Let roast pork rest for 10 mins outside oven before cutting.

Serve hot with mustard or chili sauce. 

 The roast pork has crunchy skin with juicy meat.


Steam Fish Hong Kong Style

Auntie YC had her holiday in Sabah. She bought us some fresh seafood. One of the seafood was the expensive “Hoi Lee” which cost RM50.60 (RM110 per kg) for a medium size fish.

Over the weekend, Jared wanted to eat steam fish the restaurant style, not the usual steam fish style that Moch prepared at home. Hubby did not want to eat out. But this is expensive fish and I did not wish to steam it wrongly and wasted such an expensive fish.

I googled on internet and after reading a few posts on fish steaming, I decided to take a risk and steam the expensive fish at home.


  • 1 fresh fish (grouper, sea bass, etc), less than a kg weight
  • 1/4 cup fine fresh ginger strips
  • 1/4 cup fine spring onion strips
  • A few sprigs of fresh coriander leaves

Seasoning sauce:

  • 4 tbsp light soy sauce (good quality)
  • 2/3 cup of chicken stock (1 tsp of chicken stock powder with 2/3 cup of hot water). We use our chicken stock that we prepared for our soup the same night
  • 1 tsp of castor/rock sugar
  • 4 tbsp oil


  1. If the fish is thick, cut a few strips on the meat or butterfly it.
  2. Lay the fish on a heat-proof or plate suitable for steaming, such as a metal plate.
  3. Scatter ginger strips over the fish, in between and some under the fish.
  4. Put sufficient water into wok and boil it.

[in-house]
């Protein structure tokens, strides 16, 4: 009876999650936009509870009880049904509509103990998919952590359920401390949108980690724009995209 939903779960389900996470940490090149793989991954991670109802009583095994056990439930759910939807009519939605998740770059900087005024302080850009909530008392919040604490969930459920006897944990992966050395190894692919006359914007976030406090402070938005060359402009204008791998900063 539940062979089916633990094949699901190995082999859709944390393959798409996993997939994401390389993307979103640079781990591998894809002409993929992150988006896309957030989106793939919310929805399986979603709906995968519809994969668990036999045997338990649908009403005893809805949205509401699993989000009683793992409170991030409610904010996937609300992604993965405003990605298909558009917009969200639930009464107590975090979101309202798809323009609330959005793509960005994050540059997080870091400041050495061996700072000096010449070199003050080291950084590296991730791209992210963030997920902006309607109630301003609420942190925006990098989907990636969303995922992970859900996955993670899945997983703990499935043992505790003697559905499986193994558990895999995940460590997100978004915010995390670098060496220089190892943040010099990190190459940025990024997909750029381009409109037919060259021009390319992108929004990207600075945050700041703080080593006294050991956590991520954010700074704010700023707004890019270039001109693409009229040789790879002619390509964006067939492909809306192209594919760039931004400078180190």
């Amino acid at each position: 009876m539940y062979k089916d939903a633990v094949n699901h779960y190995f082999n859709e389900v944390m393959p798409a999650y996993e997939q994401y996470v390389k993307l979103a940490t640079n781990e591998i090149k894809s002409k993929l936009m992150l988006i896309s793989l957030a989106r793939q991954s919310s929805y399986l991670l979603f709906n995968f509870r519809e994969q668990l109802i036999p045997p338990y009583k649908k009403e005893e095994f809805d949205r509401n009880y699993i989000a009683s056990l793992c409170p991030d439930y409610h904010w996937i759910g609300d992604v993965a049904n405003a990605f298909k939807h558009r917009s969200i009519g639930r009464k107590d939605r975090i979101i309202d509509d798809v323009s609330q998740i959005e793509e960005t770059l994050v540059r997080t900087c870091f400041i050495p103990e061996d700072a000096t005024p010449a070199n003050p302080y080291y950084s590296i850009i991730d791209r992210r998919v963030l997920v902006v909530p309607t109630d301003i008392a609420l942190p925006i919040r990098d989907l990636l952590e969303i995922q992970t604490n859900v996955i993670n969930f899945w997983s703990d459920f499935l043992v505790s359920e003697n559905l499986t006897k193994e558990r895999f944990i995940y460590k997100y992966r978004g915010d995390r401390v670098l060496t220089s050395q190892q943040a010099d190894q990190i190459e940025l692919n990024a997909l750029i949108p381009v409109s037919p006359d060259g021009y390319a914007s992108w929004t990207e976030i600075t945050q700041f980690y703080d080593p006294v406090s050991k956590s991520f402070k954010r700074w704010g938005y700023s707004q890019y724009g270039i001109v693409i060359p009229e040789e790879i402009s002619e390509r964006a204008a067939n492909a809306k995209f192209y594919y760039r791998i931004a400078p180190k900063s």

5. When water is boiling, put in the fish. Steam the fish at high heat for 10 minutes (10 mins for 600g fish and add 2 mins for every 200g).
  6. While the fish is steaming, prepare seasoning sauce. Mix hot chicken stock with sugar, light soy sauce and stir until sugar is all dissolved. If using chicken powder, mix it with hot water, sugar and light soy sauce. Do this step just before the fish is cooked so that the sauce is hot.
  7. Use a fork or chopstick to dig into the thickest part of the fish (usually middle of the body) and lift up the flesh. If it comes clean off the bone easily, the fish is done. If not, leave it to steam for another minute or so and check again. Do not overcook, as fish will still cook even it is taken off the heat.
  8. When the fish is cooked, carefully take it out from the wok and pour away the liquid or transfer the fish into a new plate.
  9. Pour the seasoning sauce which should still be hot all over the fish.
  10. Quickly heat up oil until smoking (be careful the oil is very hot). Pour the hot oil all over the fish. You will hear sizzling sound once the hot oil.
  11. Garnish with ginger strips, lots of spring onions and coriander.
  12. Serve the fish hot.

We should reduce the spring onion and corriander leaves garnishing on top of the fish. Probably because we have spice garden at home and can get them easily.

Moch and I were happy with the results of our first steam fish Hong Kong style. Jared extremely loved the fish, especially the sauce which was sweet and the freshness taste of the fish. He gave us 11 out of 10 marks. We asked him “11 out of 10?” and he said “Yes. The fish is very nice, nicer than restaurant”. Hubby gave 8 marks. Of course, the fish is not as good as the way Unique Seafood does but it is not far different from it.

I would summarise below the learning tips from this fish steaming:

  1. Put in fish for steaming only after water is boiling.
  2. Cook at medium high heat
  3. Drain off all the juices from the steamed fish to avoid the fishy smell and taste
  4. Use good quality soya sauce
  5. If the plate is too hot for you to pour away the steamed fish liquid or if you wish to present the fish in a nicer and presentable way, transfer the fish instead to a nicer serving plate.